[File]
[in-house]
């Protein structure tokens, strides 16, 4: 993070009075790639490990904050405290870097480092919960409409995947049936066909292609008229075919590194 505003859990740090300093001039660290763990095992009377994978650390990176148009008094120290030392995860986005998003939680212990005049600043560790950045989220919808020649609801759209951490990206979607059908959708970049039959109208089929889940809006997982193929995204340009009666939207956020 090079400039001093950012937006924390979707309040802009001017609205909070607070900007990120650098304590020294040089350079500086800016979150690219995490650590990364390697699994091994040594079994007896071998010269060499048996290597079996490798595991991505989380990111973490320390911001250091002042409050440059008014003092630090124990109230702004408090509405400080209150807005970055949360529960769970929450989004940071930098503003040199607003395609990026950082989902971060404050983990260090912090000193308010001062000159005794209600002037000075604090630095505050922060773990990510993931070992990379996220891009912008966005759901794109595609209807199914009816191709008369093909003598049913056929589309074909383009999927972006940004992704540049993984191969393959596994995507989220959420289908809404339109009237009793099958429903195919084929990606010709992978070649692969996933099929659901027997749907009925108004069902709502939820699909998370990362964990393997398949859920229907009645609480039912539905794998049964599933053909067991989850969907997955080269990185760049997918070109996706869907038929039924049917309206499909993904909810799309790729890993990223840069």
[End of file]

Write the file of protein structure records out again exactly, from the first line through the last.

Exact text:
[in-house]
């Protein structure tokens, strides 16, 4: 993070009075790639490990904050405290870097480092919960409409995947049936066909292609008229075919590194 505003859990740090300093001039660290763990095992009377994978650390990176148009008094120290030392995860986005998003939680212990005049600043560790950045989220919808020649609801759209951490990206979607059908959708970049039959109208089929889940809006997982193929995204340009009666939207956020 090079400039001093950012937006924390979707309040802009001017609205909070607070900007990120650098304590020294040089350079500086800016979150690219995490650590990364390697699994091994040594079994007896071998010269060499048996290597079996490798595991991505989380990111973490320390911001250091002042409050440059008014003092630090124990109230702004408090509405400080209150807005970055949360529960769970929450989004940071930098503003040199607003395609990026950082989902971060404050983990260090912090000193308010001062000159005794209600002037000075604090630095505050922060773990990510993931070992990379996220891009912008966005759901794109595609209807199914009816191709008369093909003598049913056929589309074909383009999927972006940004992704540049993984191969393959596994995507989220959420289908809404339109009237009793099958429903195919084929990606010709992978070649692969996933099929659901027997749907009925108004069902709502939820699909998370990362964990393997398949859920229907009645609480039912539905794998049964599933053909067991989850969907997955080269990185760049997918070109996706869907038929039924049917309206499909993904909810799309790729890993990223840069």